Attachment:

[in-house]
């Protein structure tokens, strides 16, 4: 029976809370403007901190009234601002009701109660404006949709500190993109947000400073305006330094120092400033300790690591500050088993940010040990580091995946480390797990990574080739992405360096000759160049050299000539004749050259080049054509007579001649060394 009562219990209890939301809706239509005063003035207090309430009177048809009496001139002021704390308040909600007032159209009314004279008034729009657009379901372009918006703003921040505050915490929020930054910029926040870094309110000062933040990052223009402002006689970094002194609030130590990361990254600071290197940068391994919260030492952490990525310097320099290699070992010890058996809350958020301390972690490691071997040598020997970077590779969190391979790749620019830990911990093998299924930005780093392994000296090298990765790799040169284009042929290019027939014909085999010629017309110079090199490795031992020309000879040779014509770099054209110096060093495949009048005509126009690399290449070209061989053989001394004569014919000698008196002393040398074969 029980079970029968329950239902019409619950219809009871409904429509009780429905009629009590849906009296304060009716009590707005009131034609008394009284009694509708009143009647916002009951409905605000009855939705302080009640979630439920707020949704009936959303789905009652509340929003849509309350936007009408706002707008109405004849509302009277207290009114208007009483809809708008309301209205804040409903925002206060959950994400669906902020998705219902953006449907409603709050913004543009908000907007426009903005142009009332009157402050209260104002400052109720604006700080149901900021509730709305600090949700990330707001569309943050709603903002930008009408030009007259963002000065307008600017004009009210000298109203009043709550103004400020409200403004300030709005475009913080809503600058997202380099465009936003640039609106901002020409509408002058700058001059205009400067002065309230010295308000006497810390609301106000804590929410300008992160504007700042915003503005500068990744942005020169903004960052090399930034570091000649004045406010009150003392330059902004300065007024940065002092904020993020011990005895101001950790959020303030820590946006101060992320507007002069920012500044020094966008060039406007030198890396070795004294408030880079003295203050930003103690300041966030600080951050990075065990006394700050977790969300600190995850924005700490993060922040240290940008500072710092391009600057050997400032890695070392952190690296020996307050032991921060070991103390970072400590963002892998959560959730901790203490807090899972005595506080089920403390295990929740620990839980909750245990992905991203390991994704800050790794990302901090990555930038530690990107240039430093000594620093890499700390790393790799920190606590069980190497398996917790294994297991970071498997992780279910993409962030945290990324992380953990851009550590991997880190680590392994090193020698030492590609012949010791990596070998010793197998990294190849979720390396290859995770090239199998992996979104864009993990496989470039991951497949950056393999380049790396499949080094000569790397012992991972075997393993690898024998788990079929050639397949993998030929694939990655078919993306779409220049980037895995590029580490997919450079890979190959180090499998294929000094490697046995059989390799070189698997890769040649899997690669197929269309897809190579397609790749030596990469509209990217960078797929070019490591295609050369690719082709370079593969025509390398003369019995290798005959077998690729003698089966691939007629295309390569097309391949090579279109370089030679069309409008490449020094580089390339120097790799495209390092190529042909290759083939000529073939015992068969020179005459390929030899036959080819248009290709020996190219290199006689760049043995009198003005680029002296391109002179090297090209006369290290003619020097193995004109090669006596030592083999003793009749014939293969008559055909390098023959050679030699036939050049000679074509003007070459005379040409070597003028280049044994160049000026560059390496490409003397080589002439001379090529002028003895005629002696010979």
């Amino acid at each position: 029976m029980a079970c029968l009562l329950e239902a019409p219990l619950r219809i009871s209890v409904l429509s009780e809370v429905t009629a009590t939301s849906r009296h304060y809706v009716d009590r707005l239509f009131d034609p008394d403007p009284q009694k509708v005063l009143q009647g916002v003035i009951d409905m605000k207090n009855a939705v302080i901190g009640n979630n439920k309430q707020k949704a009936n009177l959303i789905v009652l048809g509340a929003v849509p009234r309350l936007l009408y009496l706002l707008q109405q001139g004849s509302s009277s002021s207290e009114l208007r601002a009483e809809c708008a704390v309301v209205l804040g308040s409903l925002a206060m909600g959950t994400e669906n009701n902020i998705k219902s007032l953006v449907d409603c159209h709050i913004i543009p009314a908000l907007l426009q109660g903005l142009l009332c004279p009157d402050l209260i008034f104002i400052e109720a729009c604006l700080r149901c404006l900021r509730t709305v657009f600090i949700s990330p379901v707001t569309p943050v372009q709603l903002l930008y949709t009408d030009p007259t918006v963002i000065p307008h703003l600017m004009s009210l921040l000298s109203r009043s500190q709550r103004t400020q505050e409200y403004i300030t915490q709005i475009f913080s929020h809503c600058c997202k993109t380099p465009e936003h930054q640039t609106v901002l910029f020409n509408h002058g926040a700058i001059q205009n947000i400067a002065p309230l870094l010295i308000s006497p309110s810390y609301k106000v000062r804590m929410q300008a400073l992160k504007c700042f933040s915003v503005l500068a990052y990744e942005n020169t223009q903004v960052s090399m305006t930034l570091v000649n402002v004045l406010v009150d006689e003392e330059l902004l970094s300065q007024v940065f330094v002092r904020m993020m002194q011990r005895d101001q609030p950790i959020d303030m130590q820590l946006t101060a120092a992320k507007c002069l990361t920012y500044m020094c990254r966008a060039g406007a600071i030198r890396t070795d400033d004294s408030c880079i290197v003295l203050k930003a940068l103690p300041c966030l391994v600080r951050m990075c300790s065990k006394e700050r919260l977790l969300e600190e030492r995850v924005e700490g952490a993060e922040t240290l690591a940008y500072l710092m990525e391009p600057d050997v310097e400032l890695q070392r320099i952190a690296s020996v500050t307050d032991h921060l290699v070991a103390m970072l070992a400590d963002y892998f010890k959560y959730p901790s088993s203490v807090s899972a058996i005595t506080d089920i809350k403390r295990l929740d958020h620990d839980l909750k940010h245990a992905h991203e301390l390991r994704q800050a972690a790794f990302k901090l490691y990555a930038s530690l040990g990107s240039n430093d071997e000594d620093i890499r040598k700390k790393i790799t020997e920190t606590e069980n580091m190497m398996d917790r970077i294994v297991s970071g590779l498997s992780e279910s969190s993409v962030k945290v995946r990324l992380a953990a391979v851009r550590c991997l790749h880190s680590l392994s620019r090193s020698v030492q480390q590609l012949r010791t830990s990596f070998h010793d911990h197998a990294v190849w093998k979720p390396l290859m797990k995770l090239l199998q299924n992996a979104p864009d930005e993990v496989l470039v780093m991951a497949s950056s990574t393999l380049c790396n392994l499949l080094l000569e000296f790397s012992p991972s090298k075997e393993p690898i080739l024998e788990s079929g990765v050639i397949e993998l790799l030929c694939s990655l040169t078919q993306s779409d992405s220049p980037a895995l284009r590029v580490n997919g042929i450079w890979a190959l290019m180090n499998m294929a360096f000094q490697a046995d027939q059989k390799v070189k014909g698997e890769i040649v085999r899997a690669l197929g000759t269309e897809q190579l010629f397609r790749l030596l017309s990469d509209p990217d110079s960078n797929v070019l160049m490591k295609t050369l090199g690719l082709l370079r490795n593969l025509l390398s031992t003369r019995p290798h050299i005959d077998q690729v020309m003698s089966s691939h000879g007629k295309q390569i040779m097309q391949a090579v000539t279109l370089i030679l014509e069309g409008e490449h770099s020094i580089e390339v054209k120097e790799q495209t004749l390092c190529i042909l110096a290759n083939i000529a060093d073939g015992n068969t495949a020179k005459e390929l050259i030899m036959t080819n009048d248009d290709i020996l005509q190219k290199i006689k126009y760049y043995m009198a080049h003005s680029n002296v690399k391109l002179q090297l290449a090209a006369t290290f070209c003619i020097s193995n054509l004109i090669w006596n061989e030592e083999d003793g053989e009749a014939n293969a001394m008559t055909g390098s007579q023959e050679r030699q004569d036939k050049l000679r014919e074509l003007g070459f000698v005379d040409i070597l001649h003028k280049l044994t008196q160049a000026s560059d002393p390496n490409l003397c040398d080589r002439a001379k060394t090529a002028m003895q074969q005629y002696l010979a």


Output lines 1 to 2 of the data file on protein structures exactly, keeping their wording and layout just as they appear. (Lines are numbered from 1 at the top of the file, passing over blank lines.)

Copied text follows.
[in-house]
């Protein structure tokens, strides 16, 4: 029976809370403007901190009234601002009701109660404006949709500190993109947000400073305006330094120092400033300790690591500050088993940010040990580091995946480390797990990574080739992405360096000759160049050299000539004749050259080049054509007579001649060394 009562219990209890939301809706239509005063003035207090309430009177048809009496001139002021704390308040909600007032159209009314004279008034729009657009379901372009918006703003921040505050915490929020930054910029926040870094309110000062933040990052223009402002006689970094002194609030130590990361990254600071290197940068391994919260030492952490990525310097320099290699070992010890058996809350958020301390972690490691071997040598020997970077590779969190391979790749620019830990911990093998299924930005780093392994000296090298990765790799040169284009042929290019027939014909085999010629017309110079090199490795031992020309000879040779014509770099054209110096060093495949009048005509126009690399290449070209061989053989001394004569014919000698008196002393040398074969 029980079970029968329950239902019409619950219809009871409904429509009780429905009629009590849906009296304060009716009590707005009131034609008394009284009694509708009143009647916002009951409905605000009855939705302080009640979630439920707020949704009936959303789905009652509340929003849509309350936007009408706002707008109405004849509302009277207290009114208007009483809809708008309301209205804040409903925002206060959950994400669906902020998705219902953006449907409603709050913004543009908000907007426009903005142009009332009157402050209260104002400052109720604006700080149901900021509730709305600090949700990330707001569309943050709603903002930008009408030009007259963002000065307008600017004009009210000298109203009043709550103004400020409200403004300030709005475009913080809503600058997202380099465009936003640039609106901002020409509408002058700058001059205009400067002065309230010295308000006497810390609301106000804590929410300008992160504007700042915003503005500068990744942005020169903004960052090399930034570091000649004045406010009150003392330059902004300065007024940065002092904020993020011990005895101001950790959020303030820590946006101060992320507007002069920012500044020094966008060039406007030198890396070795004294408030880079003295203050930003103690300041966030600080951050990075065990006394700050977790969300600190995850924005700490993060922040240290940008500072710092391009600057050997400032890695070392952190690296020996307050032991921060070991103390970072400590963002892998959560959730901790203490807090899972005595506080089920403390295990929740620990839980909750245990992905991203390991994704800050790794990302901090990555930038530690990107240039430093000594620093890499700390790393790799920190606590069980190497398996917790294994297991970071498997992780279910993409962030945290990324992380953990851009550590991997880190680590392994090193020698030492590609012949010791990596070998010793197998990294190849979720390396290859995770090239199998992996979104864009993990496989470039991951497949950056393999380049790396499949080094000569790397012992991972075997393993690898024998788990079929050639397949993998030929694939990655078919993306779409220049980037895995590029580490997919450079890979190959180090499998294929000094490697046995059989390799070189698997890769040649899997690669197929269309897809190579397609790749030596990469509209990217960078797929070019490591295609050369690719082709370079593969025509390398003369019995290798005959077998690729003698089966691939007629295309390569097309391949090579279109370089030679069309409008490449020094580089390339120097790799495209390092190529042909290759083939000529073939015992068969020179005459390929030899036959080819248009290709020996190219290199006689760049043995009198003005680029002296391109002179090297090209006369290290003619020097193995004109090669006596030592083999003793009749014939293969008559055909390098023959050679030699036939050049000679074509003007070459005379040409070597003028280049044994160049000026560059390496490409003397080589002439001379090529002028003895005629002696010979």